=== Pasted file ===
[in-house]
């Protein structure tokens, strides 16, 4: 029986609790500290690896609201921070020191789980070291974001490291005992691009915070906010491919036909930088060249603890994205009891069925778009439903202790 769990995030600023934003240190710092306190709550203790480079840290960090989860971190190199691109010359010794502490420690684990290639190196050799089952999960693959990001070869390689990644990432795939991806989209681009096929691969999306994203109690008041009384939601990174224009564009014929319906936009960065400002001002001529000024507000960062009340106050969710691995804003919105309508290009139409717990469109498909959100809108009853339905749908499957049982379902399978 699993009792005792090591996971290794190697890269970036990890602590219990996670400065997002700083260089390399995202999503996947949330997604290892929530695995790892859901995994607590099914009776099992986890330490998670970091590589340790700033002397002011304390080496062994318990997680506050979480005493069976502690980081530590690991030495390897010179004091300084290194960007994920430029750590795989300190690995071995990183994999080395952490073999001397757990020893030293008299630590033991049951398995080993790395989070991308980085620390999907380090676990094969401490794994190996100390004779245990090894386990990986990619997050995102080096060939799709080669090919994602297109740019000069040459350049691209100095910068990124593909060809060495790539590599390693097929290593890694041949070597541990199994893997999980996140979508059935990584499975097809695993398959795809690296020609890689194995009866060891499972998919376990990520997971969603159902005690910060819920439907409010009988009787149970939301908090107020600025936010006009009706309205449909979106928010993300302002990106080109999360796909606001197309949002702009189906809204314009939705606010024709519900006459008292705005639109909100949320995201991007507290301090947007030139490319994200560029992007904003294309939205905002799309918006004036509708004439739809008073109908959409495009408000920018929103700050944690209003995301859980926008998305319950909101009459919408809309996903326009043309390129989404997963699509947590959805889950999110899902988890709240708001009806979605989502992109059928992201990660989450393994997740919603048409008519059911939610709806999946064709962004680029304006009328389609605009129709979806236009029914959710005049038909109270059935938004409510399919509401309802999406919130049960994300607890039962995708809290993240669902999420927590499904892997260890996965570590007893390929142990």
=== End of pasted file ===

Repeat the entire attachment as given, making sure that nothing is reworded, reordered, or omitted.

[in-house]
């Protein structure tokens, strides 16, 4: 029986609790500290690896609201921070020191789980070291974001490291005992691009915070906010491919036909930088060249603890994205009891069925778009439903202790 769990995030600023934003240190710092306190709550203790480079840290960090989860971190190199691109010359010794502490420690684990290639190196050799089952999960693959990001070869390689990644990432795939991806989209681009096929691969999306994203109690008041009384939601990174224009564009014929319906936009960065400002001002001529000024507000960062009340106050969710691995804003919105309508290009139409717990469109498909959100809108009853339905749908499957049982379902399978 699993009792005792090591996971290794190697890269970036990890602590219990996670400065997002700083260089390399995202999503996947949330997604290892929530695995790892859901995994607590099914009776099992986890330490998670970091590589340790700033002397002011304390080496062994318990997680506050979480005493069976502690980081530590690991030495390897010179004091300084290194960007994920430029750590795989300190690995071995990183994999080395952490073999001397757990020893030293008299630590033991049951398995080993790395989070991308980085620390999907380090676990094969401490794994190996100390004779245990090894386990990986990619997050995102080096060939799709080669090919994602297109740019000069040459350049691209100095910068990124593909060809060495790539590599390693097929290593890694041949070597541990199994893997999980996140979508059935990584499975097809695993398959795809690296020609890689194995009866060891499972998919376990990520997971969603159902005690910060819920439907409010009988009787149970939301908090107020600025936010006009009706309205449909979106928010993300302002990106080109999360796909606001197309949002702009189906809204314009939705606010024709519900006459008292705005639109909100949320995201991007507290301090947007030139490319994200560029992007904003294309939205905002799309918006004036509708004439739809008073109908959409495009408000920018929103700050944690209003995301859980926008998305319950909101009459919408809309996903326009043309390129989404997963699509947590959805889950999110899902988890709240708001009806979605989502992109059928992201990660989450393994997740919603048409008519059911939610709806999946064709962004680029304006009328389609605009129709979806236009029914959710005049038909109270059935938004409510399919509401309802999406919130049960994300607890039962995708809290993240669902999420927590499904892997260890996965570590007893390929142990």